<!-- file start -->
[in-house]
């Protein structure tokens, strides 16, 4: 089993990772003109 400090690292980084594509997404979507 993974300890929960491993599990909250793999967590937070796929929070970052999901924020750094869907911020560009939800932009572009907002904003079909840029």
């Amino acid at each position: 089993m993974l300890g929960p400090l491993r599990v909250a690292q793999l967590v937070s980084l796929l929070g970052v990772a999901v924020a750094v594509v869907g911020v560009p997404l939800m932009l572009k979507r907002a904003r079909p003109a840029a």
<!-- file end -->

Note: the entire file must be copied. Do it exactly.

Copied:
[in-house]
């Protein structure tokens, strides 16, 4: 089993990772003109 400090690292980084594509997404979507 993974300890929960491993599990909250793999967590937070796929929070970052999901924020750094869907911020560009939800932009572009907002904003079909840029």
């Amino acid at each position: 089993m993974l300890g929960p400090l491993r599990v909250a690292q793999l967590v937070s980084l796929l929070g970052v990772a999901v924020a750094v594509v869907g911020v560009p997404l939800m932009l572009k979507r907002a904003r079909p003109a840029a």